Book Review – Doctor Who: Venusian Lullaby

  • Title: Venusian Lullaby
  • Series: Virgin Publishing Missing Doctor Adventures
  • Author: Paul Leonard
  • Characters:  First Doctor, Ian, Barbara
  • Date Reviewed on GoodReads: 4/19/2013

I was greatly disappointed with this book, especially after the last one I read in the Doctor Who Missing Adventures line was so good. Paul Leonard attempts to write a solid hard SF novel and drop the First Doctor, Barbara and Ian into his story. Perhaps he would have been better off writing an original novel or series of novels. This book has a series of problems (1) as a reader I spent way too much time trying to figure out what was going on… there simply wasn’t enough exposition, (2) The Doctor, Barbara, and Ian should have abruptly turned around and left – the second they realised everyone on the planet (namely Venus) was due to die (3) far too much time is spent “running around” – The Doctor, Barbara, and Ian keep getting separated and as a reader I got frustrated because all I wanted was for them to meet up again and leave, and finally (5) because this is a prehistoric Venus, like three billion years ago or something we know from the beginning that the culture and people of Venus are doomed – this oddly has the dual effect of distancing the reader from the characters and reducing any sense of anxiety, from the beginning we know what will happen.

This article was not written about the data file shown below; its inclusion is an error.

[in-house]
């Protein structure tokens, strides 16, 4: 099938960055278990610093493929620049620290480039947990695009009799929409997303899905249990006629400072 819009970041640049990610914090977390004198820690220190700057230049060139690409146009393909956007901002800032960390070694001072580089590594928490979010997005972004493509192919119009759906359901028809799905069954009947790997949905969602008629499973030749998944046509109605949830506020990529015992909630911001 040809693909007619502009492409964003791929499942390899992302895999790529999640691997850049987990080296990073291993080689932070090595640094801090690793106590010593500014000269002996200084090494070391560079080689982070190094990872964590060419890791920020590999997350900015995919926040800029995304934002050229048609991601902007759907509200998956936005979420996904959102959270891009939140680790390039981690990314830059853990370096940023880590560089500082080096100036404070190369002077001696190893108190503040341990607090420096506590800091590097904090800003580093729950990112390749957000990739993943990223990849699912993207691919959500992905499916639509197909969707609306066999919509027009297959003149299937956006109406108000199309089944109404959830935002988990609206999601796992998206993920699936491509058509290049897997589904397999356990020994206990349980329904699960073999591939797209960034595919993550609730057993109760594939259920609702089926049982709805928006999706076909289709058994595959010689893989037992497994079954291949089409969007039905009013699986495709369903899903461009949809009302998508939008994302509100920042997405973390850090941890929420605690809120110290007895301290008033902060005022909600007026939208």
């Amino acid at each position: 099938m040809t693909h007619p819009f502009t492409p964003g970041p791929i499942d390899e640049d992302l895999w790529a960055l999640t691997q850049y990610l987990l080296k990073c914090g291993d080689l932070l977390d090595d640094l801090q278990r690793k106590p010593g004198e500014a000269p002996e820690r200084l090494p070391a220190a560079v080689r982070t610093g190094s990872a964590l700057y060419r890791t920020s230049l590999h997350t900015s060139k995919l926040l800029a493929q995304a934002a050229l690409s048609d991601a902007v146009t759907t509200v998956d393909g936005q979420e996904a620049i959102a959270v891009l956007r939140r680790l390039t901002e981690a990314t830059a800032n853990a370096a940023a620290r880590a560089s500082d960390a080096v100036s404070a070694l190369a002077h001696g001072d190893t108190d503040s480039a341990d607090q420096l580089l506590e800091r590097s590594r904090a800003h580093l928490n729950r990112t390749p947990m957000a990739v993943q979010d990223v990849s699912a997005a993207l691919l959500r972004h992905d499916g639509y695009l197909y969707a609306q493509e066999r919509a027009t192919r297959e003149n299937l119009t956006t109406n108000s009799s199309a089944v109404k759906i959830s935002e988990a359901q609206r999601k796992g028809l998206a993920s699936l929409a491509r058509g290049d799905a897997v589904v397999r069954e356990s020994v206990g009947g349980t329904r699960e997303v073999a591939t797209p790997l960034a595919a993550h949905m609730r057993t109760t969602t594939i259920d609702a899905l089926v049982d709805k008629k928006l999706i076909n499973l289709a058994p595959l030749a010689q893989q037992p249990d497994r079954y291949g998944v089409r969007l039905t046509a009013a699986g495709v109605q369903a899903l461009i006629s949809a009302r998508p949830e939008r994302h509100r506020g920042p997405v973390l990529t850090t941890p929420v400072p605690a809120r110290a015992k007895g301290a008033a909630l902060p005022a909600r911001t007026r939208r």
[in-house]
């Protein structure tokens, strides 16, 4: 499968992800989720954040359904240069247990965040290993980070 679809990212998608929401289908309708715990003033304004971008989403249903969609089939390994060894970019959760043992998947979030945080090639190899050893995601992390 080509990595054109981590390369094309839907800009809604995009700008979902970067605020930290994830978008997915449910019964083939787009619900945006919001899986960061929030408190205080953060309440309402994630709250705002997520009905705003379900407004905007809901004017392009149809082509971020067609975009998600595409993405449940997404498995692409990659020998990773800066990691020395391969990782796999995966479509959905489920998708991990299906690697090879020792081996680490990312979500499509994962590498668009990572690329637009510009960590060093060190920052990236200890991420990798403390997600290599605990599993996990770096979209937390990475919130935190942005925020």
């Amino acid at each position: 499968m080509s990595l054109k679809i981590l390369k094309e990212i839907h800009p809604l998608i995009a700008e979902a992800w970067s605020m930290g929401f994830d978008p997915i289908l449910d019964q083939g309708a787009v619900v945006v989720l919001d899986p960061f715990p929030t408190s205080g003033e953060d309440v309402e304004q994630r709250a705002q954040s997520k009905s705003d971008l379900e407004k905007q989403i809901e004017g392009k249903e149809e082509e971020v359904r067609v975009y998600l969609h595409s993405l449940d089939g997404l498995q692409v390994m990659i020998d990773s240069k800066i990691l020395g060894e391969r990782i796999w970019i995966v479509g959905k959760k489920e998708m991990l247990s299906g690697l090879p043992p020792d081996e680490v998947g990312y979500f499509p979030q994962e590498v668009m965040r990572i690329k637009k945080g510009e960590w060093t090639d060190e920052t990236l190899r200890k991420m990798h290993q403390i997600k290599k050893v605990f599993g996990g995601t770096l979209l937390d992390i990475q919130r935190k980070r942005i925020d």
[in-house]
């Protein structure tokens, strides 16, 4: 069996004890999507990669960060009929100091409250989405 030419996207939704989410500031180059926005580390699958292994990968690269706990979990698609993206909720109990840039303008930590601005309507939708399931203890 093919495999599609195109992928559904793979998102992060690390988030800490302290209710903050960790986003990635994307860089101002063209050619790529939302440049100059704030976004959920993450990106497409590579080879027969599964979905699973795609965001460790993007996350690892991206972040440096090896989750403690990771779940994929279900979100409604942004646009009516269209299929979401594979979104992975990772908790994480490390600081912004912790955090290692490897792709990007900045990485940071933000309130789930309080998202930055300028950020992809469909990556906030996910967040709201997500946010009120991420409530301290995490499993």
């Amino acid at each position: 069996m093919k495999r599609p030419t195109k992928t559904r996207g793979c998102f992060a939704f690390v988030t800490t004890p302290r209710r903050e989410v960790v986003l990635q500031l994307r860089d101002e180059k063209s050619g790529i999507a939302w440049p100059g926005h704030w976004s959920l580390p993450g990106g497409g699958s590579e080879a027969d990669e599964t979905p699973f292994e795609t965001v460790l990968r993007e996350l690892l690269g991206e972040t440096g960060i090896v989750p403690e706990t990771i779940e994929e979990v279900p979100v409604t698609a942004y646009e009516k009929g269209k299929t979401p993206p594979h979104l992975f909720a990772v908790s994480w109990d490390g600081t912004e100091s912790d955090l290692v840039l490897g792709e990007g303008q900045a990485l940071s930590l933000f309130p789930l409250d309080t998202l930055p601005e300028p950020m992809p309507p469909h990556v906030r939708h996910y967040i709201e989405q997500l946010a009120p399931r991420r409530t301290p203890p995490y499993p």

Any one of those “problems” could have been addressed and written in such a way as to enhance the novel rather than make it worse. After all, a lot of the televised episodes of Doctor Who have ample “running around” or characters being split up, having separate adventures, then joining up again. It can be handled well, or at least better, than in this novel, where it simply doesn’t work.

Or, the knowledge that we “know” that Venusians never landed on Earth could have been used to create “anxiety” about their fate, after all, several of the best episodes of Doctor Who involve a known historical fact and the Doctor’s role in it. But instead in Venusian Lullaby plays out like something the reader simply doesn’t care about.

Overall, quite a disappointment.


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